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Fairchild Industries, Inc. v. U.S.

Decided: November 29, 1995.

FAIRCHILD INDUSTRIES, INCORPORATED, PLAINTIFF-APPELLANT,
v.
THE UNITED STATES, DEFENDANT-APPELLEE.



Appealed from: U.S. Court of Federal Claims. Judge Lydon.

Before Rich, Newman, and Schall, Circuit Judges.

Newman

NEWMAN, Circuit Judge.

This case requires interpretation of the statute governing research tax credits under section 44F of the Internal Revenue Code of 1954, as applied to certain of the research costs incurred by Fairchild Industries, Inc. in a fixed-price incentive contract with the government. On Fairchild's appeal of the decision of the United States Court of Federal Claims,*fn1 we conclude that the court erred in its interpretation of the statute and regulations.

THE RESEARCH TAX CREDIT

The research tax credit was established by the Economic Recovery Tax Act of 1981, Pub. L. No. 97-34, § 221(a), 95 Stat. 172, 241.*fn2 Section 44F provides a tax credit of 25% of increased research expenditures compared with a baseline measured by the previous three years' research expenditures:

GENERAL RULE -- There shall be allowed as a credit against the tax imposed by this chapter for the taxable year an amount equal to 25 percent of the excess (if any) of --

(1) the qualified research expenses for the taxable year, over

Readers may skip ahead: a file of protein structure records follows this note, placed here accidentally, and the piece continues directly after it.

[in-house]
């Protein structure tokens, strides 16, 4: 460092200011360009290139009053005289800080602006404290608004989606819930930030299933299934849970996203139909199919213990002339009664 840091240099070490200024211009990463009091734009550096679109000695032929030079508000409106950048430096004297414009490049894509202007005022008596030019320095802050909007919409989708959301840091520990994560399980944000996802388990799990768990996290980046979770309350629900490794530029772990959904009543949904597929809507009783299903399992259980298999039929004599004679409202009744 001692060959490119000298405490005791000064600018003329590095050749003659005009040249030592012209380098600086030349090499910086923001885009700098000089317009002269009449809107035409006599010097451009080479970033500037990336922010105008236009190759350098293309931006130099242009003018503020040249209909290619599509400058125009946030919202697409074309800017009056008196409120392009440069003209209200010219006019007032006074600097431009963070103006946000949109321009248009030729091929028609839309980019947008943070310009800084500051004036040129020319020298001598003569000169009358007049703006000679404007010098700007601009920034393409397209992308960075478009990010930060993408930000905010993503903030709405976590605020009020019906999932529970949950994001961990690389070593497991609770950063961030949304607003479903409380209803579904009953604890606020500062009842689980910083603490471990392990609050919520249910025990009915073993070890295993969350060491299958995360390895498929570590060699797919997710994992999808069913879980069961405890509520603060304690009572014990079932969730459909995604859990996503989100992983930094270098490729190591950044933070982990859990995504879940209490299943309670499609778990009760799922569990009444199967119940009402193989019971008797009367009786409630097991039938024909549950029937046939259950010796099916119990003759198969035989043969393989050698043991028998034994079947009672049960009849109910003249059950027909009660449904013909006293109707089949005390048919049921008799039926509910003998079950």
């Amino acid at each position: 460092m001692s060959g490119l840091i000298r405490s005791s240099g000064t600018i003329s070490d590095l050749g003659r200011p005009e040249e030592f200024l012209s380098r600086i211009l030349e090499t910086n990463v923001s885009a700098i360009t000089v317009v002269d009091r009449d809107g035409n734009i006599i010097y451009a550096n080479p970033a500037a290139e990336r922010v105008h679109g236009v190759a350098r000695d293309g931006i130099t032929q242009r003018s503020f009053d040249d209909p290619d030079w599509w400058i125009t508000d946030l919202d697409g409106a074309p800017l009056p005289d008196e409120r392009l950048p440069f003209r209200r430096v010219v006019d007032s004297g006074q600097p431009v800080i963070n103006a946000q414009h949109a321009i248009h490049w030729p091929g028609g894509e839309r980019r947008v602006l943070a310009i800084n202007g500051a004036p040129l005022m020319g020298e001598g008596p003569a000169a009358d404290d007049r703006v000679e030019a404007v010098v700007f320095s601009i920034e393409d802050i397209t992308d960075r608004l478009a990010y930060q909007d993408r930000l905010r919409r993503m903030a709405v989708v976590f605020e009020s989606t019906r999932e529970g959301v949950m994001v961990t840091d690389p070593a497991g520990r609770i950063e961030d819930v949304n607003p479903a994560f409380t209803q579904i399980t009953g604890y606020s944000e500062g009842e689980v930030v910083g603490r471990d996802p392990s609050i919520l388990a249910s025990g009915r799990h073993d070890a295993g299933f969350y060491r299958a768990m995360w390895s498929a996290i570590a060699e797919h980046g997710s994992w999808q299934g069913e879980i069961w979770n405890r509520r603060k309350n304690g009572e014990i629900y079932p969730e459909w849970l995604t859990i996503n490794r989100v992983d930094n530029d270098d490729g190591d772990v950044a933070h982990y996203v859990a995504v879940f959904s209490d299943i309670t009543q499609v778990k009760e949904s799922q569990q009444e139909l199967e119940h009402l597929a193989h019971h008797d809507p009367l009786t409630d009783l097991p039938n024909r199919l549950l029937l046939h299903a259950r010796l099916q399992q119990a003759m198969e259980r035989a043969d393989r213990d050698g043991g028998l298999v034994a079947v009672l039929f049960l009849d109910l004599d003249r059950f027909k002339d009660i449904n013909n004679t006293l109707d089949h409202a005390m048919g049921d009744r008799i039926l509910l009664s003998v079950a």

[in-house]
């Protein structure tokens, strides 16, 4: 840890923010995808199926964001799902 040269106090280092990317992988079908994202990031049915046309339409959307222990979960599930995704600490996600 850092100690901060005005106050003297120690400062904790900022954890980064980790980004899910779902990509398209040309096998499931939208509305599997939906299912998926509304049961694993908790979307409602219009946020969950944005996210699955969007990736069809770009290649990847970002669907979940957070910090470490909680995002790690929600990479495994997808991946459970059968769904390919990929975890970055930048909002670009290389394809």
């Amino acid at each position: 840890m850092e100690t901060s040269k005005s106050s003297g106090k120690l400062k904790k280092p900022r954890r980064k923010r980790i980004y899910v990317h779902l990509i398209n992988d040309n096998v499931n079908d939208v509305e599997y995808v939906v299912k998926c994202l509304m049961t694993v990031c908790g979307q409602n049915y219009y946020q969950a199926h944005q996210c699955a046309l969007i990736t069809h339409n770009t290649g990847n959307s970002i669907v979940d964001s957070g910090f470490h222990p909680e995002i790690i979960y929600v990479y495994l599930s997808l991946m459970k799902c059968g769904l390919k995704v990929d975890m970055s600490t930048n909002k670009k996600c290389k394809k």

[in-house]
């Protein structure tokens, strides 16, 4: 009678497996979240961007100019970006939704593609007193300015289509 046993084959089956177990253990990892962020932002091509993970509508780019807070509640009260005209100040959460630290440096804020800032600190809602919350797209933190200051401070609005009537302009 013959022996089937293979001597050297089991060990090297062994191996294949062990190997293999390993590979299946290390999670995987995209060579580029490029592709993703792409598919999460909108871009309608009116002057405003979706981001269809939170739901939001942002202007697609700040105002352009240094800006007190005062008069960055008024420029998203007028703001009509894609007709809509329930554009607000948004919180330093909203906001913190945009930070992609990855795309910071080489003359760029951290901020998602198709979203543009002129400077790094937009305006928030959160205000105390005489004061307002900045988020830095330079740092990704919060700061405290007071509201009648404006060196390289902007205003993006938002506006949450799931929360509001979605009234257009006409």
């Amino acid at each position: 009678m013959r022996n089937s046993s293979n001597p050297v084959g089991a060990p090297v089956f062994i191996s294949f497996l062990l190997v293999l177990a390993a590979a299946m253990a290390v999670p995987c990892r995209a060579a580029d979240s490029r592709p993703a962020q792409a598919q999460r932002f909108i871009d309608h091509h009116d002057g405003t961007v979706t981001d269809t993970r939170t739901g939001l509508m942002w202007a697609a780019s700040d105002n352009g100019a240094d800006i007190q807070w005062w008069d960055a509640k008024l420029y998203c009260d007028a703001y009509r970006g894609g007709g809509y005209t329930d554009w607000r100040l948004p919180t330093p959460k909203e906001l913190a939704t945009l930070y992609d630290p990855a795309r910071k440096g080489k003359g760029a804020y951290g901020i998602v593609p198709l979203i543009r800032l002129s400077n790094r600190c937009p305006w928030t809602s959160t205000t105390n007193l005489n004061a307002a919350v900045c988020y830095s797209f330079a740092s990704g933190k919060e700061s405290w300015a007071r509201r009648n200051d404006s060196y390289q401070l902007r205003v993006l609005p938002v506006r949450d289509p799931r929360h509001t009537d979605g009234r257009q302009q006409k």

(2) the base period research expenses.

I.R.C. § 44F(a); 26 U.S.C. § 44F(a). Section 44F(d) defines "qualified research":

QUALIFIED RESEARCH -- For purposes of this section the term "qualified research" has the same meaning as the term research or experimental has under section 174, except that such term shall not include --

(1) qualified research conducted outside the United States,

(2) qualified research in the social sciences or humanities, and

(3) qualified research to the extent funded by any grant, contract, or otherwise by another person (or any governmental entity).

The tax code does not define "funded" as the term is used in § 44F(d)(3). However, Treasury Regulation § 1.41-5(d)(1), 26 C.F.R. § 1.41-5(d)(1), sets the criterion for "funded" on which this case turns, viz. whether payment for the research is "contingent on [its] success":

In general. Research does not constitute qualified research to the extent it is funded by any grant, contract, or otherwise by another person (including any governmental entity). All agreements (not only research contracts) entered into between the taxpayer performing the research and other persons shall be considered in determining the extent to which the research is funded. Amounts payable under any agreement that are contingent on the success of the research and ...


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